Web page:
Packages from the pen

Prison provides campus with furnishings

Prison provides campus with furnishings

December 15, 2004|by ANDREW SCHOTZ

HAGERSTOWN - Truckloads of desks and tables - crafted by prison inmates - arrived at the University System of Maryland at Hagerstown campus Tuesday morning.

Under the supervision of correctional officers, other inmates moved the furniture inside, helping to fill the mostly empty education center six weeks before it opens.

The shipment was part of hundreds of thousands of dollars worth of furniture earmarked for the center.

C. David Warner III, executive director of the education center, said the three tractor-trailer loads brought in Tuesday will be followed by nine more loads on Dec. 28, 29 and 30.


He said there are about 24 classrooms and 42 offices to furnish at the West Washington Street campus, which has been transformed from rundown to new through a $13 million renovation.

A list Warner provided of equipment and furnishings shows that $383,000 worth of cabinets, desks, tables, credenzas, bookcases, file cabinets, chairs, clocks, wastebaskets and more was ordered.

Warner said that as a state entity, the education center was required to buy its furniture from State Use Industries, which is part of the Maryland Division of Correction.

Through State Use Industries, prison inmates in Maryland produce graphics, textiles, furniture and miscellaneous items. They also do work such as entering data, restoring furniture and clipping news stories.

Prison inmates getting close to their release dates delivered Tuesday's furniture.

Gary Burrell, 44, of Baltimore, said he has one year left on his six-year sentence for armed robbery.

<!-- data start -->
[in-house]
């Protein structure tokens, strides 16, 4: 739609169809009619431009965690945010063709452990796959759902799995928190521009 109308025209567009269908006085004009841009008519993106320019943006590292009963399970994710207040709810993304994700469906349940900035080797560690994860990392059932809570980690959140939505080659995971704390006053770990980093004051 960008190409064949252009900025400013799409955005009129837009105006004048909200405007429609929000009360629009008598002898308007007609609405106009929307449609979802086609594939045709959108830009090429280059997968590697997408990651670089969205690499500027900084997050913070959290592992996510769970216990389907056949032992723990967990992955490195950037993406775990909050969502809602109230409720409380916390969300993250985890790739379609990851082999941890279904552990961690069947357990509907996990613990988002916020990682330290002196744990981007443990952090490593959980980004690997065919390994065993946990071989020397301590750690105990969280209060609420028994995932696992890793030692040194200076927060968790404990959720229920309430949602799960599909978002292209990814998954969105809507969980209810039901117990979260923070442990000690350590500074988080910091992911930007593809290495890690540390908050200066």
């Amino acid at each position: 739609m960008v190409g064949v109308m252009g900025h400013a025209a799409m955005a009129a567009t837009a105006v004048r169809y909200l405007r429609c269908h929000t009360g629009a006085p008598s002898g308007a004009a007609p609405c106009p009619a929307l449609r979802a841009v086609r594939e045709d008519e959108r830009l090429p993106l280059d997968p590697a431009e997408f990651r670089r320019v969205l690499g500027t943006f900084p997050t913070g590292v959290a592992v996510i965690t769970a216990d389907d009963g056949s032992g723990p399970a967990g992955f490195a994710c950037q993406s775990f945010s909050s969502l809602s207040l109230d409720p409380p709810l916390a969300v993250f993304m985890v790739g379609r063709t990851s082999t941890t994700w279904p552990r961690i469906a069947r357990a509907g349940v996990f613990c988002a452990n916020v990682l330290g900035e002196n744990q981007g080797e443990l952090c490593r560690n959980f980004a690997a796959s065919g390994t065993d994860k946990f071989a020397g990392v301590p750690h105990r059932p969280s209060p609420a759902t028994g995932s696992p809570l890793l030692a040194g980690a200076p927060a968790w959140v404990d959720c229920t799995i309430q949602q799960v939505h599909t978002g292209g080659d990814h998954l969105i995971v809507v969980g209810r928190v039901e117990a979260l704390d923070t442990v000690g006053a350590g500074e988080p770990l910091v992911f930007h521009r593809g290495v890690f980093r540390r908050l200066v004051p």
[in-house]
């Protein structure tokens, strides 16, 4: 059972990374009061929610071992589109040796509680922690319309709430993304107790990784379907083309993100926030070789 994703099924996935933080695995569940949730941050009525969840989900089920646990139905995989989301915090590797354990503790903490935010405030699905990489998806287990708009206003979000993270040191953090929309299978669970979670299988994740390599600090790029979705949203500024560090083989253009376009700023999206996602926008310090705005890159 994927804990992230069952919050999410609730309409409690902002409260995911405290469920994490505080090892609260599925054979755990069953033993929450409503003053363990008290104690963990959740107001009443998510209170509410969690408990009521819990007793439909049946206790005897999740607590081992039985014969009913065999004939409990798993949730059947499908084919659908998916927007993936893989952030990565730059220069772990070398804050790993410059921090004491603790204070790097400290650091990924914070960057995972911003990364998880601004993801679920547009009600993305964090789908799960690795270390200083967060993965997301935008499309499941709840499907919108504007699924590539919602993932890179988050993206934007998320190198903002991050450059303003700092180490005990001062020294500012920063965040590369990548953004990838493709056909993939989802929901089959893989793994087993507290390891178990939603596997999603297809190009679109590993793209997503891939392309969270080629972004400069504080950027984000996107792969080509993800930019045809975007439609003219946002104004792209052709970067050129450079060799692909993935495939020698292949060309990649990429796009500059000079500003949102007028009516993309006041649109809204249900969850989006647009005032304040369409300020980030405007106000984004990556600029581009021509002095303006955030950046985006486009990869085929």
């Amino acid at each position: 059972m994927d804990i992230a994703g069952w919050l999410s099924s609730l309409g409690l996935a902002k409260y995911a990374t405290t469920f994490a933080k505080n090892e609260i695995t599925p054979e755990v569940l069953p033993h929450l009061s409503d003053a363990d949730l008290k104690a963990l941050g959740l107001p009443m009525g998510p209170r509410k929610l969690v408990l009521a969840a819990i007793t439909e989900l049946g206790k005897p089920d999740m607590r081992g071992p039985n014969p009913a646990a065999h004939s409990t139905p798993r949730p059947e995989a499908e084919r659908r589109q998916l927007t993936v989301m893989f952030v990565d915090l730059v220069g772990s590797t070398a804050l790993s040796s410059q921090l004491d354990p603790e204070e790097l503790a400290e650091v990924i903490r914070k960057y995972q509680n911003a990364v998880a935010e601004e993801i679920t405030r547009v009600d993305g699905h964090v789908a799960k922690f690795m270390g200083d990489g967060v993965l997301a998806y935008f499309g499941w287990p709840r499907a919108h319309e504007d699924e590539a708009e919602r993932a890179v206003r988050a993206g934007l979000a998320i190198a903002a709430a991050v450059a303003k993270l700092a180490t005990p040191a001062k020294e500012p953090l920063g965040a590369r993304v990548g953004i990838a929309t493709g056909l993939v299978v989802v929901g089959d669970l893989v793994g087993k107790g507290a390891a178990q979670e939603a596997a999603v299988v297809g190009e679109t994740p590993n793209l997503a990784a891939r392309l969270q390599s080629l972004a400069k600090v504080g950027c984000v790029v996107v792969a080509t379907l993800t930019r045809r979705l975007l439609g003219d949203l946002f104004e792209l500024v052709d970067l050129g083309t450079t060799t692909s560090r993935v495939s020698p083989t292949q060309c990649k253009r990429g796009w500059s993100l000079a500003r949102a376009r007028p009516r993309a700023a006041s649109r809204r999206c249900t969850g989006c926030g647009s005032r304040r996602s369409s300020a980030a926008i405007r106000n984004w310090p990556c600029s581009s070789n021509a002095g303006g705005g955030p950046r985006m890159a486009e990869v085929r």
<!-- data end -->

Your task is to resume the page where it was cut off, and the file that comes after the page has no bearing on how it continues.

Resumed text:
Burrell said he's a military veteran, a plumber and a weight lifter. He said he's also studying to be a minister.

Eugene Baugh, another inmate lifting and toting furniture Tuesday, said he has 12 months left on an 18-month sentence. He said he was convicted of violating his parole on a second-degree assault case.

Baugh, 36, of Salisbury, Md., said he's a building subcontractor by trade and he expects to return to that when his sentence is completed.

Both men are housed at the Maryland Correctional Training Center, south of Hagerstown.

Baugh said his work crew has delivered furniture to the University of Maryland in College Park, Md., Towson University in Towson, Md., and other schools.

Getting out and working "is a big change of pace" from being confined, he said.

Now that the furniture has arrived, about 120 computers and monitors that had been sitting in boxes at the education center can be unpacked, Warner said.

The only spaces that might not have furniture when the semester beings are the open study and reading nooks on each floor, he said.

He said he didn't order couches, coffee tables and chairs for those nooks, or lounges, because he's waiting to see if everything else stays within budget - and so far it has.

Three schools will hold classes at the education center when it opens on Jan. 24 - Frostburg State University, University of Maryland University College in Adelphi, Md., and the University of Maryland, Baltimore.

Warner is not sure how many students will be enrolled at the center, but, based on about 385 students now attending Frostburg State's Hagerstown campus, he's expecting 400 to 450.

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